“The Snow Man” by Wallace Stevens and My Own Mind of Winter with a note on Proust: Je suis Tante Leonie!


One must have a mind of winter
To regard the frost and the boughs
Of the pine-trees crusted with snow;

And have been cold a long time
To behold the junipers shagged with ice,
The spruces rough in the distant glitter

Of the January sun; and not to think
Of any misery in the sound of the wind,
In the sound of a few leaves,

Which is the sound of the land
Full of the same wind
That is blowing in the same bare place

For the listener, who listens in the snow,
And, nothing himself, beholds
Nothing that is not there and the nothing that is.

This one-sentence poem never entirely yields up its wealth. Aside from its spectacular imagery, I puzzle pleasingly over the use of infinitives, prepositions, and the staggering quadruple negative in the final two lines. I turn more and more to Wallace Stevens and Philip Larkin as the bards of my old age: Stevens because he stands aloof from the despair of it and transform it into art and Larkin because he embraces and wallows in it. You need both an exterior and an interior view of having a mind-of-winter.

Right now my “mind-of-winter” is on trial:  I am in a bit of a febrile frenzy reading too much and not doing adequate service by any of it.

For book clubs and challenges I am juggling “The Claverings” by Trollope, “Pendennis” by Thackeray, “Affinity” by Sarah Waters, and “Far from the Madding Crowd” by Hardy.  I also try to spend time every day with Proust.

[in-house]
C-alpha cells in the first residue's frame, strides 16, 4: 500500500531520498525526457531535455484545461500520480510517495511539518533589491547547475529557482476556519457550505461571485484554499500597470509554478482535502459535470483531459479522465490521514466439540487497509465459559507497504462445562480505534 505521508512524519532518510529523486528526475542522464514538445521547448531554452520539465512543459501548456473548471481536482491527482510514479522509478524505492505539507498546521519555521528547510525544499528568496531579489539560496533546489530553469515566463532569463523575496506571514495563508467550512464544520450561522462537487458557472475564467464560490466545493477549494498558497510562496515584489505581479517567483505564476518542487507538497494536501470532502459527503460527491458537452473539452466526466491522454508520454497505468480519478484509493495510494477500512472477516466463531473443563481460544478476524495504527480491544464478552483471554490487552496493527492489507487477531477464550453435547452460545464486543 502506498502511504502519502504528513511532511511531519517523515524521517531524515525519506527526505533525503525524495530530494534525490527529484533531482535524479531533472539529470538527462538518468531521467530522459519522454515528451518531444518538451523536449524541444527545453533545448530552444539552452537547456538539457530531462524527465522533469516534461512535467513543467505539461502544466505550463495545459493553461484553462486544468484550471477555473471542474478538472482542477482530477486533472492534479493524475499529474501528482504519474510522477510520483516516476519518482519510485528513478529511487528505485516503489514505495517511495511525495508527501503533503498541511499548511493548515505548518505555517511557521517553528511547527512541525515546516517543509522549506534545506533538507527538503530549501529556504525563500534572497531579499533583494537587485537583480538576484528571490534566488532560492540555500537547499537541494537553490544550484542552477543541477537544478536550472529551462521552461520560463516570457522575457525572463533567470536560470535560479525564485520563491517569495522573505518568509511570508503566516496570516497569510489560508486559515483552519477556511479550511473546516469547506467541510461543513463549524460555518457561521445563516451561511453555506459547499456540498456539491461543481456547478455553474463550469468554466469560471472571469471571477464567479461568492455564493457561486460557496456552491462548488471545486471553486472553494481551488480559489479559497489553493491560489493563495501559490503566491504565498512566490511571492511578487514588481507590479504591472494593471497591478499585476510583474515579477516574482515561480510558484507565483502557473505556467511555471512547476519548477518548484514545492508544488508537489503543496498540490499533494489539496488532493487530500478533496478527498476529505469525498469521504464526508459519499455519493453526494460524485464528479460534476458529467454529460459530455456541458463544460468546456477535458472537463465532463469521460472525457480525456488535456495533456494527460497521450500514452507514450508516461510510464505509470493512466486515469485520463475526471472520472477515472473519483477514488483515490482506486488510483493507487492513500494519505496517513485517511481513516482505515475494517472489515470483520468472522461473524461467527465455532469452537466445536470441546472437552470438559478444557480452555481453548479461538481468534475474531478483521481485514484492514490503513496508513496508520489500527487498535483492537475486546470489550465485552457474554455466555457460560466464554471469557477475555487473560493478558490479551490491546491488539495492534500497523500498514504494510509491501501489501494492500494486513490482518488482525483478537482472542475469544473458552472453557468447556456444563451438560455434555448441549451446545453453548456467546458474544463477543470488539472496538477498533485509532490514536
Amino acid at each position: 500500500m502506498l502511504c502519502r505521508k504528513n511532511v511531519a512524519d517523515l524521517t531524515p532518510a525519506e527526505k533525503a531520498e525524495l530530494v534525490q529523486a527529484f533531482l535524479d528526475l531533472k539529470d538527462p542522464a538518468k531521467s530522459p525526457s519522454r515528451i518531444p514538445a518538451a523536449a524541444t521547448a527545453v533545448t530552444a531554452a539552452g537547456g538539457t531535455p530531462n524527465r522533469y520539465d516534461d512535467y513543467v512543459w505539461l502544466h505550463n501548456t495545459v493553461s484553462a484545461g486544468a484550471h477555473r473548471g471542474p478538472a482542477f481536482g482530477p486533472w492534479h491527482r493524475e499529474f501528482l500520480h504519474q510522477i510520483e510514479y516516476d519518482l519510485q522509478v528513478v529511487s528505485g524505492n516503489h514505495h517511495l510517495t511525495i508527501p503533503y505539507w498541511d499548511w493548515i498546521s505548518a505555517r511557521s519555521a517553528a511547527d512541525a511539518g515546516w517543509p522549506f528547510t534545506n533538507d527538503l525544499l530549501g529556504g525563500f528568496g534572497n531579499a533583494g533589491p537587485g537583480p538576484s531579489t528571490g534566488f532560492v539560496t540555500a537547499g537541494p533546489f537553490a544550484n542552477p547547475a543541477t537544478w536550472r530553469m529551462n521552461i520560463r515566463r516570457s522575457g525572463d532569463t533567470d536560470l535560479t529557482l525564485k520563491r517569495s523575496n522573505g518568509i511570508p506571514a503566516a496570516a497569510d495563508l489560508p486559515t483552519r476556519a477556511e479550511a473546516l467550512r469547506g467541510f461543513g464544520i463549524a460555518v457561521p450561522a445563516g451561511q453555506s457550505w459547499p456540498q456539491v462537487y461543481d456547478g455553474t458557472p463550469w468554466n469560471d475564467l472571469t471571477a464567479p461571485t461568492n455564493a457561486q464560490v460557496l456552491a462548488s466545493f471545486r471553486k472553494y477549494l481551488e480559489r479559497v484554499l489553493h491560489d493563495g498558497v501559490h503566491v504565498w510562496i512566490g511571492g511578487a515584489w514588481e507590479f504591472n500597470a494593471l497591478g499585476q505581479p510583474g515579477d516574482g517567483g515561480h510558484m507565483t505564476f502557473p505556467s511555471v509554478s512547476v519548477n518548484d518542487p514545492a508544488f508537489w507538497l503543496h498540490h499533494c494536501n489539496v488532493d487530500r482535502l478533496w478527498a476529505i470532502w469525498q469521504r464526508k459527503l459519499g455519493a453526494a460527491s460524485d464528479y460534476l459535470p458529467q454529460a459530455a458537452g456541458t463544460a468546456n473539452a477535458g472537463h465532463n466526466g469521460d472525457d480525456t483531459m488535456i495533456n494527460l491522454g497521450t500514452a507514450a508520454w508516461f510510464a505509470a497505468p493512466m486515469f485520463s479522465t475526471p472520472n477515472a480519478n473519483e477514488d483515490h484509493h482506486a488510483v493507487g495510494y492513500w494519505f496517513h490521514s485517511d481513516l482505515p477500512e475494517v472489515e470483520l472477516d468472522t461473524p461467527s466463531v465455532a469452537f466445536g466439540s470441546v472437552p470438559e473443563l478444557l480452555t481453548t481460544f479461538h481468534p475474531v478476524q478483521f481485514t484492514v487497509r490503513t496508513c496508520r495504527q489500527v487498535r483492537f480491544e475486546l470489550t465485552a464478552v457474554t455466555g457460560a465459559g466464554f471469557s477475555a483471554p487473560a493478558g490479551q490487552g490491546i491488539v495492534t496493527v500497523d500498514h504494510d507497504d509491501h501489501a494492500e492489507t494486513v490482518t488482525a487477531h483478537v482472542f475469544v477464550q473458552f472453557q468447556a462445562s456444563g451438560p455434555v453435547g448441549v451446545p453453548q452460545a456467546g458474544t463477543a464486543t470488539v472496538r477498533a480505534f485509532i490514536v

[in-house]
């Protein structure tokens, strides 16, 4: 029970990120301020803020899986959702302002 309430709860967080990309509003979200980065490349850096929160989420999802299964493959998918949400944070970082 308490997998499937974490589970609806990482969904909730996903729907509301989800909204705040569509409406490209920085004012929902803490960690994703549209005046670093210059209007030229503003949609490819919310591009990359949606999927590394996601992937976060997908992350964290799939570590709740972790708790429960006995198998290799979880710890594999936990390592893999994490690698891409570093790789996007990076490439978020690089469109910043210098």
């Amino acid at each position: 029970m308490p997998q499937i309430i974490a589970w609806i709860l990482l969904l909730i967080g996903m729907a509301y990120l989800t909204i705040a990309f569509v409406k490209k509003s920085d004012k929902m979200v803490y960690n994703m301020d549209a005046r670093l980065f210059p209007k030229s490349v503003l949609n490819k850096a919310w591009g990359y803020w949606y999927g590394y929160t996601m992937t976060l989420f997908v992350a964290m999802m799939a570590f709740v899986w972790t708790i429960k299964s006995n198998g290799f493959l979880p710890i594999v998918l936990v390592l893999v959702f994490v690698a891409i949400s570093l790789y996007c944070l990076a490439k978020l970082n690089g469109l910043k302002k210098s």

As I read Proust for the third time I am even more impressed.  The first time I read through Proust I was dashing a bit—trying to pack in the pages.  The second time I read Proust was more like a first time.  Now–I think I am coming at Proust the right way.   The Verdurans and their jolly little gang are amusing.  This time I regard the characters as great characters—not as people who must be looked up to because they were created by Proust.  The insipid fatuity of most “love” or most quests for social position and prestige finally strike me for what they are:  the jostling quest for self-importance as reflected by the “voices” of society or the beautiful people.

But I am now at the Aunt Leonie stage of life–Aunt Leonie with cats to boot!  The only redemption I find in my advanced case of Aunt Leonie-ness is that I have no nephews who are willing to listen to me.  My own Aunt Leonie led me  into crazed dutiful expenditures and was one of the final exhibits in the Case Against Trying to Save People.  I try on Aunt Leonie style fads to see how they work:  how much money would I save if I only wore nightgowns.  I find myself always in an “uncertain state of grief, physical debility, illness, obsession”.

In spite of my love for the other books I am reading, I cling more to Proust because he is the most potentially acidulous–for me, at my moment in life.   Art teaches me how NOT to behave more often than it teaches me how to behave at this late stage of my life.